State update: NSW property affordability trends
The shortage of affordable and available rental property for low income households in NSW climbed 38 per cent between 1996 and 2014, McCrindle data shows. This worrying metric (and several others) have prompted the NSW government to announce a housing affordability package to help turn things around.
It’s too soon to comment on the material effects of these legislative changes, however, assessing where we are now and forecasting for the future can be equally as helpful for home buyers and renters alike. Let’s look at the numbers and unearth the hard facts.
Affordability continues to worsen in NSW
Home ownership rates declined in 87 per cent of neighbourhoods in greater Sydney.
NSW is by far the most unaffordable state in which to buy a home in Australia. The most recent Adelaide Bank, Real Estate Institute of Australia Affordability Report shows that the average household uses 38 per cent of their total income to service a loan. Conventional wisdom says that mortgage stress kicks in when you spend 30 per cent of your income on housing, so that’s a worrying statistic.
This high level of unaffordability is already wreaking havoc across Sydney, where buyers are hit worst. In fact, Grattan Institute research found that home ownership rates declined in 87 per cent of neighbourhoods in greater Sydney between 2011 and 2016. These declines have been felt most keenly by those aged between 25 and 54 years of age.
Renting appear remains the more affordable option, and rental affordability actually increased over the last year. The average household spends 28.6 per cent of their income on rent, which is down by 0.3 percentage points from the previous year. The increasing unaffordability of buying a home and the relative affordability of rent are clearly a driving force behind drops in home ownership and a rapidly increasing proportion of renters.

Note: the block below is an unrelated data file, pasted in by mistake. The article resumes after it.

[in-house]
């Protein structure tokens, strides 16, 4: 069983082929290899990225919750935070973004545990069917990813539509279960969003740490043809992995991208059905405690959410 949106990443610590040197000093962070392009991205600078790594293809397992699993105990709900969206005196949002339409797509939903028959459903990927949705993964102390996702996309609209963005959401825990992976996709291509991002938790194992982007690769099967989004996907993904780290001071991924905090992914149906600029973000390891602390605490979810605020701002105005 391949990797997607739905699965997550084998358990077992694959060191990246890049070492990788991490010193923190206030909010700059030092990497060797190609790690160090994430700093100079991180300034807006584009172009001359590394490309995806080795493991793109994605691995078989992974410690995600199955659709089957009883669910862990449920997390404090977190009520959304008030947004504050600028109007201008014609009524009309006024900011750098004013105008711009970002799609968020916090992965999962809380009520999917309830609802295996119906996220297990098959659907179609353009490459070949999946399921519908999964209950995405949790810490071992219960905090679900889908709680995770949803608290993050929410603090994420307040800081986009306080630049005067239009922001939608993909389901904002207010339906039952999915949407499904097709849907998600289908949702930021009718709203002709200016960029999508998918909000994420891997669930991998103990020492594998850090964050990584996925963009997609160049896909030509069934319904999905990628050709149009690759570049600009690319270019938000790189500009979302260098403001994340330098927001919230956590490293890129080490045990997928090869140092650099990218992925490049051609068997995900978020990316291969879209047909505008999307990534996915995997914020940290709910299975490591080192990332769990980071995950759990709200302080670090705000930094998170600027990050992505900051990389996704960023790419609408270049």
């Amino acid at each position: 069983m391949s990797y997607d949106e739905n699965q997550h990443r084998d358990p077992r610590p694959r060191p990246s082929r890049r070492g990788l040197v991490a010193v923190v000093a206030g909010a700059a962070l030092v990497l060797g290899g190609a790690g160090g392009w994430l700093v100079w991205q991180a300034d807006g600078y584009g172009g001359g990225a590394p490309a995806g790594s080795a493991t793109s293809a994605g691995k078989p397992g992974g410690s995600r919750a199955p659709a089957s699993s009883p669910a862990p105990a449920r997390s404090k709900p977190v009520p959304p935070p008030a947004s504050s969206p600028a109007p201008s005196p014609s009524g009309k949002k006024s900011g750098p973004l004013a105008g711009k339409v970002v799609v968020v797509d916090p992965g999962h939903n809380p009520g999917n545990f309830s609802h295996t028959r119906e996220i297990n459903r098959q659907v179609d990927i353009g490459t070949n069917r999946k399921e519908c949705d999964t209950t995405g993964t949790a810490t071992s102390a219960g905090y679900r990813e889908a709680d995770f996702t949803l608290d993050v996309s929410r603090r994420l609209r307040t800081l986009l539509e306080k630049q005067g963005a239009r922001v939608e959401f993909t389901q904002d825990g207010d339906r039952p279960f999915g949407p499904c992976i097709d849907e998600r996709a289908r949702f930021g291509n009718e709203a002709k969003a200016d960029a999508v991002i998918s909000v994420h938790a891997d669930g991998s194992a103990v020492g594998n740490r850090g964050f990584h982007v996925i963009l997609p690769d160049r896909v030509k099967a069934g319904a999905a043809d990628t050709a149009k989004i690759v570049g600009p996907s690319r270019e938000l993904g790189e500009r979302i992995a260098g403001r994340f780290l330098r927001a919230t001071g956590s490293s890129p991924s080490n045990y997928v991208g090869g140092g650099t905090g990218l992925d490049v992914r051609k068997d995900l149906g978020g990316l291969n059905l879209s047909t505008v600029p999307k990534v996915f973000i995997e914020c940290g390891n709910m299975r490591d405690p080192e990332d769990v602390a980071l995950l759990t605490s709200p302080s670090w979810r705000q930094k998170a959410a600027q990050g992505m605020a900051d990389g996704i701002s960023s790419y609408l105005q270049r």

In the face of record housing unaffordability first home buyer rates have been dropping steadily in NSW.
NSW first home buyers face an uphill battle
In the face of record housing unaffordability first home buyer rates have been dropping steadily in NSW. In fact, only 13 per cent of property purchases in the state were first home buyers, with an average loan size of $365,600. The NSW government has put measures in place that should tip the scales in favour of beleaguered first home buyers and while it may be too early to measure their effectiveness – they do show promise.
For one, they’ve removed stamp duty off homes up to $650,000 – which could save first home buyers as much as $24,740. The government has also taken a number of other measures, such as increasing supply and removing insurance duty on lender’s mortgage insurance.
On the other hand, they’ve also made life a little harder for those who compete with first home buyers. Investors can no longer defer payment of their stamp duties, and foreign investors are now to pay far higher duties – around $70,000 on a $600,000 home.
Units and apartments are also forecasted to decrease in value, by 3.8 per cent in 2018 and 1.4 per cent in 2019.
Prospects for the future of NSW housing
Luckily for NSW residents, and Sydney dwellers in particular, it’s not all doom and gloom. CoreLogic RP Data’s Monthly Indices show that over the month of August, dwelling values in Sydney stagnated, and that values for detached homes actually decreased by 0.09 per cent.
What’s more, the most recent QBE Australian Housing Outlook estimates that next year Sydney house prices will drop by 0.9 per cent, before dropping by 0.5 in 2019. Units and apartments are also forecasted to decrease in value, by 3.8 per cent in 2018 and 1.4 per cent in 2019.
Considering the recent increases in supply and a tougher legislation against property investors, these slight decreases in house prices could continue beyond 2019. A prolonged period of house price decreases would give government legislation and housing supply the chance to catch up with the reality of the market here in NSW, to place further downward pressure on prices.
If that does occur, it’s likely that housing affordability will slowly begin to improve in NSW and Sydney over the coming five years. With more government legislation to assist first home buyers and lower income families into homes, this could signal the start of a shift towards a more reasonable and equitable housing market here.
Speculation and forecasting is interesting and often useful. However, your decision to buy should be based entirely on your goals and financial situation, not the contents of speculative reports. With the help of an experienced local agent in the area and the right finance in place, now could be the perfect time for you to get onto the market.